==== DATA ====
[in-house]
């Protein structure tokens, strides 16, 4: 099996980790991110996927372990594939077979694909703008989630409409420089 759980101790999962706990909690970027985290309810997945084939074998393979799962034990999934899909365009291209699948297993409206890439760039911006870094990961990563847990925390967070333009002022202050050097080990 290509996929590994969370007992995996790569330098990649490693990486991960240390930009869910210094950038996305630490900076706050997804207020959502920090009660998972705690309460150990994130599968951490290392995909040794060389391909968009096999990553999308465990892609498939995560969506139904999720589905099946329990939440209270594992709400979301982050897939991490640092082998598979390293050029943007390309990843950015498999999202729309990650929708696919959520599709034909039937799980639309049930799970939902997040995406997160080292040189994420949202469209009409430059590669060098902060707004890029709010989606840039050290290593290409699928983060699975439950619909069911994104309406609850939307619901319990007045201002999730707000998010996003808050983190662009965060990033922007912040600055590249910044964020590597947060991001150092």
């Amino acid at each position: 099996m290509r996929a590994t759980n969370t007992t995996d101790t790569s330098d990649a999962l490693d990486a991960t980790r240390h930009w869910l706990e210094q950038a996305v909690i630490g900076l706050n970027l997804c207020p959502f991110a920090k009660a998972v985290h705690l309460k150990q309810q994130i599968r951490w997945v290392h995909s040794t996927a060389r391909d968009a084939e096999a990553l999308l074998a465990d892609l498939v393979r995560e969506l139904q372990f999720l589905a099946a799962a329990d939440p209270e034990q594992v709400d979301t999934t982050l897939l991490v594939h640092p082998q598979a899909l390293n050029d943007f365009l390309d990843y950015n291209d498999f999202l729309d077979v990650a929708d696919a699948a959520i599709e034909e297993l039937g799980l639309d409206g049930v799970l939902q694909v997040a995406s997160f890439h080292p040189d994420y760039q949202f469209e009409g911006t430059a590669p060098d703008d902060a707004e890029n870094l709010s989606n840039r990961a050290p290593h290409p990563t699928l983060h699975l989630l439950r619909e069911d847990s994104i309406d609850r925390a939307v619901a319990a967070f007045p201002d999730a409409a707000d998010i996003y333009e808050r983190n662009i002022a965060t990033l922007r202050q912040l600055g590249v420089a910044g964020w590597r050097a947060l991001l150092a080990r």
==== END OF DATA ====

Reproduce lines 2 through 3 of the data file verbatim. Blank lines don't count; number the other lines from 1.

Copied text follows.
């Protein structure tokens, strides 16, 4: 099996980790991110996927372990594939077979694909703008989630409409420089 759980101790999962706990909690970027985290309810997945084939074998393979799962034990999934899909365009291209699948297993409206890439760039911006870094990961990563847990925390967070333009002022202050050097080990 290509996929590994969370007992995996790569330098990649490693990486991960240390930009869910210094950038996305630490900076706050997804207020959502920090009660998972705690309460150990994130599968951490290392995909040794060389391909968009096999990553999308465990892609498939995560969506139904999720589905099946329990939440209270594992709400979301982050897939991490640092082998598979390293050029943007390309990843950015498999999202729309990650929708696919959520599709034909039937799980639309049930799970939902997040995406997160080292040189994420949202469209009409430059590669060098902060707004890029709010989606840039050290290593290409699928983060699975439950619909069911994104309406609850939307619901319990007045201002999730707000998010996003808050983190662009965060990033922007912040600055590249910044964020590597947060991001150092």
């Amino acid at each position: 099996m290509r996929a590994t759980n969370t007992t995996d101790t790569s330098d990649a999962l490693d990486a991960t980790r240390h930009w869910l706990e210094q950038a996305v909690i630490g900076l706050n970027l997804c207020p959502f991110a920090k009660a998972v985290h705690l309460k150990q309810q994130i599968r951490w997945v290392h995909s040794t996927a060389r391909d968009a084939e096999a990553l999308l074998a465990d892609l498939v393979r995560e969506l139904q372990f999720l589905a099946a799962a329990d939440p209270e034990q594992v709400d979301t999934t982050l897939l991490v594939h640092p082998q598979a899909l390293n050029d943007f365009l390309d990843y950015n291209d498999f999202l729309d077979v990650a929708d696919a699948a959520i599709e034909e297993l039937g799980l639309d409206g049930v799970l939902q694909v997040a995406s997160f890439h080292p040189d994420y760039q949202f469209e009409g911006t430059a590669p060098d703008d902060a707004e890029n870094l709010s989606n840039r990961a050290p290593h290409p990563t699928l983060h699975l989630l439950r619909e069911d847990s994104i309406d609850r925390a939307v619901a319990a967070f007045p201002d999730a409409a707000d998010i996003y333009e808050r983190n662009i002022a965060t990033l922007r202050q912040l600055g590249v420089a910044g964020w590597r050097a947060l991001l150092a080990r």